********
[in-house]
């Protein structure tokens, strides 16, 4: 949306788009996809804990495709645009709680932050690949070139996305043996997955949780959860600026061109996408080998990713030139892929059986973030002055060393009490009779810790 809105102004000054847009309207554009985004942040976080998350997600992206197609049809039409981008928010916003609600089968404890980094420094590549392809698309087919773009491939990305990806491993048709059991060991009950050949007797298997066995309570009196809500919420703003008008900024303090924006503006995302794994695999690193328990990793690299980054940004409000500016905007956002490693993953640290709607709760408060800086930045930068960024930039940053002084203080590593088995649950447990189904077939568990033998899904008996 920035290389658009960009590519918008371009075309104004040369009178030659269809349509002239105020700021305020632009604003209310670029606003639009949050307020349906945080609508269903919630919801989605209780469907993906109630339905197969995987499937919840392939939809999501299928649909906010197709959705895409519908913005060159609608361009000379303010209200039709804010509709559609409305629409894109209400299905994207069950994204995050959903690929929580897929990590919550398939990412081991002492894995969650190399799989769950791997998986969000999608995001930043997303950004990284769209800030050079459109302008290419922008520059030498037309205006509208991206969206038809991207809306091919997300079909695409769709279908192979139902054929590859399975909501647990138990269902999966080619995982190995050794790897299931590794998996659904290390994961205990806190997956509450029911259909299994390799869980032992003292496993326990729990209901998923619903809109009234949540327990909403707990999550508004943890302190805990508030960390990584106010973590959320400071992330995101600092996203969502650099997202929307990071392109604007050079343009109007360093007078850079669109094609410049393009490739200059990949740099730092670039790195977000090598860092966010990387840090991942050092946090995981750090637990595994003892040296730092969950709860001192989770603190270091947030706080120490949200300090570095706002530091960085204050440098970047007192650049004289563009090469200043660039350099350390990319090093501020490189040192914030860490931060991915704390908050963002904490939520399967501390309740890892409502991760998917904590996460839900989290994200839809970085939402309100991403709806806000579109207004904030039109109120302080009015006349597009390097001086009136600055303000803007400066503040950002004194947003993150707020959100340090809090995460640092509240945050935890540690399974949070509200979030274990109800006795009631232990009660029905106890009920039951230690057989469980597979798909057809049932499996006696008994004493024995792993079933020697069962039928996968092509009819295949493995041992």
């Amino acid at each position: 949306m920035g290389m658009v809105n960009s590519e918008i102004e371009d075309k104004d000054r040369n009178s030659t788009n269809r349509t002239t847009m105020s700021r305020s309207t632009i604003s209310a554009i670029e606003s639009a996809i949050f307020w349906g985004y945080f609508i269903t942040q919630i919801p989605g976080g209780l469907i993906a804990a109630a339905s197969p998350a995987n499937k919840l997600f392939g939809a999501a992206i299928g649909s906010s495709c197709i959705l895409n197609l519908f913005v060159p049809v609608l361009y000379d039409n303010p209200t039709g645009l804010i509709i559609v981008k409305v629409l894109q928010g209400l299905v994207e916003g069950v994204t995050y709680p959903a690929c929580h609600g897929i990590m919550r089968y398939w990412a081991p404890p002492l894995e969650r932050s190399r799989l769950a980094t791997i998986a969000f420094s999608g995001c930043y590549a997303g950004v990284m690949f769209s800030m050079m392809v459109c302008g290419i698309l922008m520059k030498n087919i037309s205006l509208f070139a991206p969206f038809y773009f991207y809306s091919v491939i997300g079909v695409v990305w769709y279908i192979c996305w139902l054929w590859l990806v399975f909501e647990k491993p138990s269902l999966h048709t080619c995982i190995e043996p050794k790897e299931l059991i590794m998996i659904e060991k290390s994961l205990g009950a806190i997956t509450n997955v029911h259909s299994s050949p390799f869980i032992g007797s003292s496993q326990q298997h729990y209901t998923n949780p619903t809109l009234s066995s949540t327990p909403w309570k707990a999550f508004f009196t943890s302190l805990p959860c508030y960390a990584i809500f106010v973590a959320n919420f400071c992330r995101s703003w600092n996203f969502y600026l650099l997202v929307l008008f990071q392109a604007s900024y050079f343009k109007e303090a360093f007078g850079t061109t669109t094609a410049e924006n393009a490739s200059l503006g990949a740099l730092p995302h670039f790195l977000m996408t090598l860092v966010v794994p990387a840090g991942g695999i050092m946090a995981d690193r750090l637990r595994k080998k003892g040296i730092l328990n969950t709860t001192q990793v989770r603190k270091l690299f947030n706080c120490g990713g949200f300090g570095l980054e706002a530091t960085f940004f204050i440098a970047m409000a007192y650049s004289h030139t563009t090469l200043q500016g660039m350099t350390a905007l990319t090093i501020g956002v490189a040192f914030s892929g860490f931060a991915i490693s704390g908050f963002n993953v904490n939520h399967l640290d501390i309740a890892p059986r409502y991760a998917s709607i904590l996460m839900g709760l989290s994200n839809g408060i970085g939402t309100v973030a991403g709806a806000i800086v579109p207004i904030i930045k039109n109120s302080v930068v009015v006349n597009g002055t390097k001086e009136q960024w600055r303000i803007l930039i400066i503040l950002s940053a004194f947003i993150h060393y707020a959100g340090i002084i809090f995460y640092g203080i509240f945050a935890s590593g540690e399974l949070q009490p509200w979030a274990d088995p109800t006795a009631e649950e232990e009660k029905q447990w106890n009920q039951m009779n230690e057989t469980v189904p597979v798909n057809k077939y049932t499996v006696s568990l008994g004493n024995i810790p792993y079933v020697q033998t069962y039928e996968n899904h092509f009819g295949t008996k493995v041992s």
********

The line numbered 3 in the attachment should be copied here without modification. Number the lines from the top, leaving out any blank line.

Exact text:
């Amino acid at each position: 949306m920035g290389m658009v809105n960009s590519e918008i102004e371009d075309k104004d000054r040369n009178s030659t788009n269809r349509t002239t847009m105020s700021r305020s309207t632009i604003s209310a554009i670029e606003s639009a996809i949050f307020w349906g985004y945080f609508i269903t942040q919630i919801p989605g976080g209780l469907i993906a804990a109630a339905s197969p998350a995987n499937k919840l997600f392939g939809a999501a992206i299928g649909s906010s495709c197709i959705l895409n197609l519908f913005v060159p049809v609608l361009y000379d039409n303010p209200t039709g645009l804010i509709i559609v981008k409305v629409l894109q928010g209400l299905v994207e916003g069950v994204t995050y709680p959903a690929c929580h609600g897929i990590m919550r089968y398939w990412a081991p404890p002492l894995e969650r932050s190399r799989l769950a980094t791997i998986a969000f420094s999608g995001c930043y590549a997303g950004v990284m690949f769209s800030m050079m392809v459109c302008g290419i698309l922008m520059k030498n087919i037309s205006l509208f070139a991206p969206f038809y773009f991207y809306s091919v491939i997300g079909v695409v990305w769709y279908i192979c996305w139902l054929w590859l990806v399975f909501e647990k491993p138990s269902l999966h048709t080619c995982i190995e043996p050794k790897e299931l059991i590794m998996i659904e060991k290390s994961l205990g009950a806190i997956t509450n997955v029911h259909s299994s050949p390799f869980i032992g007797s003292s496993q326990q298997h729990y209901t998923n949780p619903t809109l009234s066995s949540t327990p909403w309570k707990a999550f508004f009196t943890s302190l805990p959860c508030y960390a990584i809500f106010v973590a959320n919420f400071c992330r995101s703003w600092n996203f969502y600026l650099l997202v929307l008008f990071q392109a604007s900024y050079f343009k109007e303090a360093f007078g850079t061109t669109t094609a410049e924006n393009a490739s200059l503006g990949a740099l730092p995302h670039f790195l977000m996408t090598l860092v966010v794994p990387a840090g991942g695999i050092m946090a995981d690193r750090l637990r595994k080998k003892g040296i730092l328990n969950t709860t001192q990793v989770r603190k270091l690299f947030n706080c120490g990713g949200f300090g570095l980054e706002a530091t960085f940004f204050i440098a970047m409000a007192y650049s004289h030139t563009t090469l200043q500016g660039m350099t350390a905007l990319t090093i501020g956002v490189a040192f914030s892929g860490f931060a991915i490693s704390g908050f963002n993953v904490n939520h399967l640290d501390i309740a890892p059986r409502y991760a998917s709607i904590l996460m839900g709760l989290s994200n839809g408060i970085g939402t309100v973030a991403g709806a806000i800086v579109p207004i904030i930045k039109n109120s302080v930068v009015v006349n597009g002055t390097k001086e009136q960024w600055r303000i803007l930039i400066i503040l950002s940053a004194f947003i993150h060393y707020a959100g340090i002084i809090f995460y640092g203080i509240f945050a935890s590593g540690e399974l949070q009490p509200w979030a274990d088995p109800t006795a009631e649950e232990e009660k029905q447990w106890n009920q039951m009779n230690e057989t469980v189904p597979v798909n057809k077939y049932t499996v006696s568990l008994g004493n024995i810790p792993y079933v020697q033998t069962y039928e996968n899904h092509f009819g295949t008996k493995v041992s």